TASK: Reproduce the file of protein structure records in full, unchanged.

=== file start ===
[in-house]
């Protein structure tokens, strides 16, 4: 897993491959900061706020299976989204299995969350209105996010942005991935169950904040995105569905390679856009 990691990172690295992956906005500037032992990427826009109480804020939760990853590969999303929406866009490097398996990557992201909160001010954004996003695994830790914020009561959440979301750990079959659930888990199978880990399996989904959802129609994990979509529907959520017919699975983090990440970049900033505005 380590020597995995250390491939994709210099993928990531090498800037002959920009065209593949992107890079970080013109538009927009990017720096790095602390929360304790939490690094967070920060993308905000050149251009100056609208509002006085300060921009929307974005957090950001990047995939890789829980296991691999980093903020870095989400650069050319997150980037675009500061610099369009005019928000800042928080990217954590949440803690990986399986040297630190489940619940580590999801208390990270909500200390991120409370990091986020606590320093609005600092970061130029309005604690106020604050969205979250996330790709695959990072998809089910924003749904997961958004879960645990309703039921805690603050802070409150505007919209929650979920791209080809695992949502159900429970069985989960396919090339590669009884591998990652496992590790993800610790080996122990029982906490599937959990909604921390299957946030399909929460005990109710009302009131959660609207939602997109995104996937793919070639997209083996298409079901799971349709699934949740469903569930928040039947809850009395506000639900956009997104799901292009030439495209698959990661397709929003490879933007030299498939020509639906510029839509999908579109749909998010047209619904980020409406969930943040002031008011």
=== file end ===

[in-house]
């Protein structure tokens, strides 16, 4: 897993491959900061706020299976989204299995969350209105996010942005991935169950904040995105569905390679856009 990691990172690295992956906005500037032992990427826009109480804020939760990853590969999303929406866009490097398996990557992201909160001010954004996003695994830790914020009561959440979301750990079959659930888990199978880990399996989904959802129609994990979509529907959520017919699975983090990440970049900033505005 380590020597995995250390491939994709210099993928990531090498800037002959920009065209593949992107890079970080013109538009927009990017720096790095602390929360304790939490690094967070920060993308905000050149251009100056609208509002006085300060921009929307974005957090950001990047995939890789829980296991691999980093903020870095989400650069050319997150980037675009500061610099369009005019928000800042928080990217954590949440803690990986399986040297630190489940619940580590999801208390990270909500200390991120409370990091986020606590320093609005600092970061130029309005604690106020604050969205979250996330790709695959990072998809089910924003749904997961958004879960645990309703039921805690603050802070409150505007919209929650979920791209080809695992949502159900429970069985989960396919090339590669009884591998990652496992590790993800610790080996122990029982906490599937959990909604921390299957946030399909929460005990109710009302009131959660609207939602997109995104996937793919070639997209083996298409079901799971349709699934949740469903569930928040039947809850009395506000639900956009997104799901292009030439495209698959990661397709929003490879933007030299498939020509639906510029839509999908579109749909998010047209619904980020409406969930943040002031008011």